For it would be difficult to find two groups of the saved more radically
distinguished by explicit statements of Scripture. The one group is in the earth, the other is
in heaven: the one is named as Jews, the other is named as catholic: the one is drawn from the
Twelve Tribes of Israel, the other from among men - mankind in general: the one escapes
into the wilderness (Rev. 12: 14) the other into the heavenlies: the
one is stationary in the desert, with Christ as the Jehovah Angel, the other
moves freely everywhere, with the Lamb: the one is sealed in the forehead as a miraculous
safeguard against assassination (Rev. 9: 4),
the other is named in the forehead in a realm where assassination is
impossible. The virginity of the Lambs body-escort
is also profoundly un-Jewish; and redemption from the earth, as
Therefore the stupendous fact now confronts us - not an inference, nor a doctrine, but a photograph - that not all the Church is reaped into the heavenlies at one swing of the scythe. Between Firstfruits and Harvest yawns an ominous drama. Between the Firstfruits reaped on high, and the Harvest still uncut on earth, successive judgment Angels proclaim wrath on the threshold, the accomplished overthrow of Babylon, and the Mark of the Beast at the doors, followed by a dirge (or elegy) of the Spirit over a sudden burst of martyrdom - all events that are close to the opening hours of the Great Tribulation; and the Harvest is still uncut. The Firstfruits, garnered we are not told when, but earlier, are, as Dean Alford says, choice ones among Gods people, and not the totality of those who shall form the great multitude that no man can number. It is a significant fact that there has never yet been a rapture except of conspicuous saints. Without question, there is pre-eminence in being the firstfruits of the heavenly harvest. They are not all the saved. The very word indicates that there is much more to follow. Nor are they the mass of the saved. Theirs is the first resurrection, of which we read in chapter 20. - that resurrection of the dead which St. Paul calls the resurrection, and the mark toward which he pressed, if by any means he might attain unto it (Phil. 3.). Infinite mischief is done by the belief that all will be equally blessed, equally honoured. (Pulpit Commentary).*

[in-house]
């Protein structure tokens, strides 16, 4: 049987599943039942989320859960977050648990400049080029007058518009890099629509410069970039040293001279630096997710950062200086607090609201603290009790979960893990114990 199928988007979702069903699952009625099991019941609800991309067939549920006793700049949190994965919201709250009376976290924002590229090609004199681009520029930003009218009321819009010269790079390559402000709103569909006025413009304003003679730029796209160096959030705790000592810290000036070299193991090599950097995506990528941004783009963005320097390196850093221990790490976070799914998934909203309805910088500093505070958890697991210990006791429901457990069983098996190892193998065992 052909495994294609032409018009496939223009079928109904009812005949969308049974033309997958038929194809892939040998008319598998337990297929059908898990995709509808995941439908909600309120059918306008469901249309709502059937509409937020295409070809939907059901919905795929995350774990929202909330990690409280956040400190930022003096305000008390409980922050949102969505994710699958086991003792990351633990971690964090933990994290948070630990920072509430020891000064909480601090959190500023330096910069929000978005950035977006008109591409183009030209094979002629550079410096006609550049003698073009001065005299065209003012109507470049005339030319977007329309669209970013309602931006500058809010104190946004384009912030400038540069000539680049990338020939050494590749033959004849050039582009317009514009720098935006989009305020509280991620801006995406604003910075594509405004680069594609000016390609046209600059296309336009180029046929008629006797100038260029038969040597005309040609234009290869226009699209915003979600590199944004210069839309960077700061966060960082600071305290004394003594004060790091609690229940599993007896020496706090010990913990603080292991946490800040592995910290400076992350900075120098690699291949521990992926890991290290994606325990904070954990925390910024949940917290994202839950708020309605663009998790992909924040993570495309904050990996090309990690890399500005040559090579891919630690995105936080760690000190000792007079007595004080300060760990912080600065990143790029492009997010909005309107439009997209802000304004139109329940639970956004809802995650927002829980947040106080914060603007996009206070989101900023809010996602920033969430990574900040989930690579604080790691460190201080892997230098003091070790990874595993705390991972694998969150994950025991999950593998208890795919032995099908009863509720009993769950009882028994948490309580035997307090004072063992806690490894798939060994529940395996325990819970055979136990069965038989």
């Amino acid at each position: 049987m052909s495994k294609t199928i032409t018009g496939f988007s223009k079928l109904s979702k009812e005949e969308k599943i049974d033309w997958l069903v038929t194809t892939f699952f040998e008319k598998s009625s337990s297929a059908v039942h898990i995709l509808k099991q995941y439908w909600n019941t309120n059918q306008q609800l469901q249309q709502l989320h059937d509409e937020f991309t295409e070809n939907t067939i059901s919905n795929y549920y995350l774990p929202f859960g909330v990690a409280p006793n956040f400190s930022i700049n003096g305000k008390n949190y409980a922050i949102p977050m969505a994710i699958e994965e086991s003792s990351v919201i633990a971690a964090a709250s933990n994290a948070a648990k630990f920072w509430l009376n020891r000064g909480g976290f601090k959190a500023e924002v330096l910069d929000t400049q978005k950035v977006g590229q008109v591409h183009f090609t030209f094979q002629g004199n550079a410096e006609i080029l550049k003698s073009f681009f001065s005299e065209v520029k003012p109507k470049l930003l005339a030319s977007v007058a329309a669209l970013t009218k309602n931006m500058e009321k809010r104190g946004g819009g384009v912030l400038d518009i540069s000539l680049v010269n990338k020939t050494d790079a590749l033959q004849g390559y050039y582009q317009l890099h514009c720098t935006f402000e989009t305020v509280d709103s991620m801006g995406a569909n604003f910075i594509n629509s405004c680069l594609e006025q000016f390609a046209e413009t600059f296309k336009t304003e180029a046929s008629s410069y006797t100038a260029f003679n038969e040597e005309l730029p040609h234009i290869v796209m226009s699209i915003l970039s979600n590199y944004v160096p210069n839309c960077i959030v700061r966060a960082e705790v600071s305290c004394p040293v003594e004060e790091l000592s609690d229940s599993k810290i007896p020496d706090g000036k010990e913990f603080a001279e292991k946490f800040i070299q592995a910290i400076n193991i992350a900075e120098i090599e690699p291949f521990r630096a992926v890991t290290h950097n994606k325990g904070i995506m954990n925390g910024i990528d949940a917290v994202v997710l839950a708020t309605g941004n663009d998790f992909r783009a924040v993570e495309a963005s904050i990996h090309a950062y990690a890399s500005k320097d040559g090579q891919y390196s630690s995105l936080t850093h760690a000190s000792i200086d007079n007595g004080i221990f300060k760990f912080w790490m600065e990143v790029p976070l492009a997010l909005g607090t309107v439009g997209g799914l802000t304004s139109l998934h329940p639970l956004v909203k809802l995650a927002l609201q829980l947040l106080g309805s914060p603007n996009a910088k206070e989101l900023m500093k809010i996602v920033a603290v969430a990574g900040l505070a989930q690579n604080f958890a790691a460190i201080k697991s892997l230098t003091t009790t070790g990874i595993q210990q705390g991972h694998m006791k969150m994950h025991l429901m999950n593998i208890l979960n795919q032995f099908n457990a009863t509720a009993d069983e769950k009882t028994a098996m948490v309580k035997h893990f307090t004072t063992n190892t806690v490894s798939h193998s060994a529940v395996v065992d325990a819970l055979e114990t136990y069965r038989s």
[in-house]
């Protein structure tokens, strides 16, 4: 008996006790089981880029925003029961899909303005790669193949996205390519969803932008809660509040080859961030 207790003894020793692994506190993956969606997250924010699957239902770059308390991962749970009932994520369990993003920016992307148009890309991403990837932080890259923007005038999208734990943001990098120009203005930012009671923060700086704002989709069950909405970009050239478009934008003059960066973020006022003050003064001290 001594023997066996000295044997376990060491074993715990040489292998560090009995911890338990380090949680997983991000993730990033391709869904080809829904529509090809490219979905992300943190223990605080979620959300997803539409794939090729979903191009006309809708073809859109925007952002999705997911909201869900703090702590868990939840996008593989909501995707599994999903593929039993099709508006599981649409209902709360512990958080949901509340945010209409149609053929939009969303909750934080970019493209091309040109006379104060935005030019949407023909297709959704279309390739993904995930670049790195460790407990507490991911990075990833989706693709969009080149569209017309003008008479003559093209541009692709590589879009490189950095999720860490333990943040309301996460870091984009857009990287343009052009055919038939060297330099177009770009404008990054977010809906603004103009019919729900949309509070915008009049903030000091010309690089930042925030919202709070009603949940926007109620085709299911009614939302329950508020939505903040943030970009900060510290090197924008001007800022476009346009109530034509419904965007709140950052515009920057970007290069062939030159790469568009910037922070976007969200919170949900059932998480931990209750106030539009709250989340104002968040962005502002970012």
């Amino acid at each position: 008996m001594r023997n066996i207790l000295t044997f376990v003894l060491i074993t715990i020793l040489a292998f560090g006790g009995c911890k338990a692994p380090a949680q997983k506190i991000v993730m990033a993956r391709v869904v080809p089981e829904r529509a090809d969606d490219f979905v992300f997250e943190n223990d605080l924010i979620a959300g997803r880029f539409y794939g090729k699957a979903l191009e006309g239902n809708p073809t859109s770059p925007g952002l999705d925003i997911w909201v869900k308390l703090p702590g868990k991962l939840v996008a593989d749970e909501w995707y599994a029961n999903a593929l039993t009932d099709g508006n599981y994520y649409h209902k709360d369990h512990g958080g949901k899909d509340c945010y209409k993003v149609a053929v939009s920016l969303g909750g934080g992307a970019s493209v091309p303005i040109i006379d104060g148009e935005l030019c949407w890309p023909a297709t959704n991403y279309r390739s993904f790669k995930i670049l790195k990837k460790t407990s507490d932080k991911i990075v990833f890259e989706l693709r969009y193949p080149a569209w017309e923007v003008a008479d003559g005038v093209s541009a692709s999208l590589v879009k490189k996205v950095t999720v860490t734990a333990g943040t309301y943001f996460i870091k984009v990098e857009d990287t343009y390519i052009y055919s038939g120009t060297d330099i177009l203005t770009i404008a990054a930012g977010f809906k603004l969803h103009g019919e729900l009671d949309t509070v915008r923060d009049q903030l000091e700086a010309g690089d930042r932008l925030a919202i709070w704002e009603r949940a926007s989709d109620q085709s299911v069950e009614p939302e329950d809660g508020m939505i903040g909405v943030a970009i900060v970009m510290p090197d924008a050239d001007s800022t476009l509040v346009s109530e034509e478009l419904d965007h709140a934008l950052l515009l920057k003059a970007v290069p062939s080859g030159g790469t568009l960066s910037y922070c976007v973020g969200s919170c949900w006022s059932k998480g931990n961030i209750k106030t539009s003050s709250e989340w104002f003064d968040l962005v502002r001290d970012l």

* Our Lord is in their midst, and is also firstfruits (1 Cor. 15: 20) - thus proving that firstfruits are composed of dead, and not only of living, saints; and, as reaped two thousand years earlier, the Ascension divides the cutting even of first-cut: for the 144,000 are not the firstfruits, but firstfruits (no article) - a section of a far vaster throng: but each in his own order - group, company, flight; Christ the firstfruits, then they that are Christs in His Presence (1 Cor. 15: 23) - in successive reapings during the Parousia. Resurrection accompanies each rapture, both being embodied (Rev. 11: 11, 12) in a single graphic example. The peculiar nature, history, and functions of this particular group of first-cut saints lie outside the scope of our present article.
The moral lesson now stands forth (as designed) in all
penetrating power. For the grain is
reaped solely according to its ripeness.
Earth-removal depends, for the servant of God, on spiritual maturity, as
exactly and as inevitably as harvesting is dated, not by the farmer, but by the
grain. The Lord had already warned us of
this momentous principle, in His description of the ripening Church. First the blade, then the ear, then the full corn in the ear: but
when the fruit is RIPE, immediately he putteth forth the sickle, because
the harvest is come (Mark 4: 29).
So the identical phrasing is used here.